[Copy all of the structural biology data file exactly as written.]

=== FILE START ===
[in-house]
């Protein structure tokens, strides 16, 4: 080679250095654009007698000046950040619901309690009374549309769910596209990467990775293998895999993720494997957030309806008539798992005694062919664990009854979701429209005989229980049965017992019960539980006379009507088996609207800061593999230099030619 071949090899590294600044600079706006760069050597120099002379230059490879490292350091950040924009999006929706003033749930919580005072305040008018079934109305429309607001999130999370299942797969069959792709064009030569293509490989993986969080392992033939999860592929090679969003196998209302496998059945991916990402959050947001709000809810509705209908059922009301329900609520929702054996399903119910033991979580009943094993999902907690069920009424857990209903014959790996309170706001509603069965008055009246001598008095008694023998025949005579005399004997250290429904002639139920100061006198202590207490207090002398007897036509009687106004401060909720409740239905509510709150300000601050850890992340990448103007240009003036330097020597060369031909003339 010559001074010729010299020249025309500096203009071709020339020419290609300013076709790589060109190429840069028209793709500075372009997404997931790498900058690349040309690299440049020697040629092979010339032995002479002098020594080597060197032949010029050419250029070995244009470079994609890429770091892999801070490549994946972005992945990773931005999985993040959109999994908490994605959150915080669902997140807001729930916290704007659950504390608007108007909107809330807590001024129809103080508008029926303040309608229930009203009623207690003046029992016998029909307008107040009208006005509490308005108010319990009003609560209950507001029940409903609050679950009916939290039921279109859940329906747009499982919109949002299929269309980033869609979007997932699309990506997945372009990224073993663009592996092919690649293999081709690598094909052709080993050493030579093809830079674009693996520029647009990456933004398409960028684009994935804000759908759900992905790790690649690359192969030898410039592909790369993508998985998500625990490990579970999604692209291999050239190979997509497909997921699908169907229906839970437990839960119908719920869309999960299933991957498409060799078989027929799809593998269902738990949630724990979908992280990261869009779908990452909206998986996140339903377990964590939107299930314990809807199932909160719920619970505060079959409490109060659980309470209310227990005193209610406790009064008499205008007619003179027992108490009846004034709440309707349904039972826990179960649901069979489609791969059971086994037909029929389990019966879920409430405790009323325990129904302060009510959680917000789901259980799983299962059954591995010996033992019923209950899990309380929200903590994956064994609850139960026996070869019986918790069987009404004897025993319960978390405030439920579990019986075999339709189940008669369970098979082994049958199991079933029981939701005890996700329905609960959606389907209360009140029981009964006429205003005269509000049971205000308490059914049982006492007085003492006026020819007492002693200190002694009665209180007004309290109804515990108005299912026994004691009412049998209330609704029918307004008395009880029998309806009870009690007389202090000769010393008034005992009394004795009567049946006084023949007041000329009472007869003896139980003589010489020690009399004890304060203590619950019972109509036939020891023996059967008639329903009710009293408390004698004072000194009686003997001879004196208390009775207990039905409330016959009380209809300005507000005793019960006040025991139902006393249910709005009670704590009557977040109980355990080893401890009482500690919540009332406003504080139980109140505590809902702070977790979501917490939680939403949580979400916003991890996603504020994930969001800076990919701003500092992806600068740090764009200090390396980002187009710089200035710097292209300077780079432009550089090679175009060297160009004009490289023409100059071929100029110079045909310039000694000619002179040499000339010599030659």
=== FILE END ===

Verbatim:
[in-house]
């Protein structure tokens, strides 16, 4: 080679250095654009007698000046950040619901309690009374549309769910596209990467990775293998895999993720494997957030309806008539798992005694062919664990009854979701429209005989229980049965017992019960539980006379009507088996609207800061593999230099030619 071949090899590294600044600079706006760069050597120099002379230059490879490292350091950040924009999006929706003033749930919580005072305040008018079934109305429309607001999130999370299942797969069959792709064009030569293509490989993986969080392992033939999860592929090679969003196998209302496998059945991916990402959050947001709000809810509705209908059922009301329900609520929702054996399903119910033991979580009943094993999902907690069920009424857990209903014959790996309170706001509603069965008055009246001598008095008694023998025949005579005399004997250290429904002639139920100061006198202590207490207090002398007897036509009687106004401060909720409740239905509510709150300000601050850890992340990448103007240009003036330097020597060369031909003339 010559001074010729010299020249025309500096203009071709020339020419290609300013076709790589060109190429840069028209793709500075372009997404997931790498900058690349040309690299440049020697040629092979010339032995002479002098020594080597060197032949010029050419250029070995244009470079994609890429770091892999801070490549994946972005992945990773931005999985993040959109999994908490994605959150915080669902997140807001729930916290704007659950504390608007108007909107809330807590001024129809103080508008029926303040309608229930009203009623207690003046029992016998029909307008107040009208006005509490308005108010319990009003609560209950507001029940409903609050679950009916939290039921279109859940329906747009499982919109949002299929269309980033869609979007997932699309990506997945372009990224073993663009592996092919690649293999081709690598094909052709080993050493030579093809830079674009693996520029647009990456933004398409960028684009994935804000759908759900992905790790690649690359192969030898410039592909790369993508998985998500625990490990579970999604692209291999050239190979997509497909997921699908169907229906839970437990839960119908719920869309999960299933991957498409060799078989027929799809593998269902738990949630724990979908992280990261869009779908990452909206998986996140339903377990964590939107299930314990809807199932909160719920619970505060079959409490109060659980309470209310227990005193209610406790009064008499205008007619003179027992108490009846004034709440309707349904039972826990179960649901069979489609791969059971086994037909029929389990019966879920409430405790009323325990129904302060009510959680917000789901259980799983299962059954591995010996033992019923209950899990309380929200903590994956064994609850139960026996070869019986918790069987009404004897025993319960978390405030439920579990019986075999339709189940008669369970098979082994049958199991079933029981939701005890996700329905609960959606389907209360009140029981009964006429205003005269509000049971205000308490059914049982006492007085003492006026020819007492002693200190002694009665209180007004309290109804515990108005299912026994004691009412049998209330609704029918307004008395009880029998309806009870009690007389202090000769010393008034005992009394004795009567049946006084023949007041000329009472007869003896139980003589010489020690009399004890304060203590619950019972109509036939020891023996059967008639329903009710009293408390004698004072000194009686003997001879004196208390009775207990039905409330016959009380209809300005507000005793019960006040025991139902006393249910709005009670704590009557977040109980355990080893401890009482500690919540009332406003504080139980109140505590809902702070977790979501917490939680939403949580979400916003991890996603504020994930969001800076990919701003500092992806600068740090764009200090390396980002187009710089200035710097292209300077780079432009550089090679175009060297160009004009490289023409100059071929100029110079045909310039000694000619002179040499000339010599030659």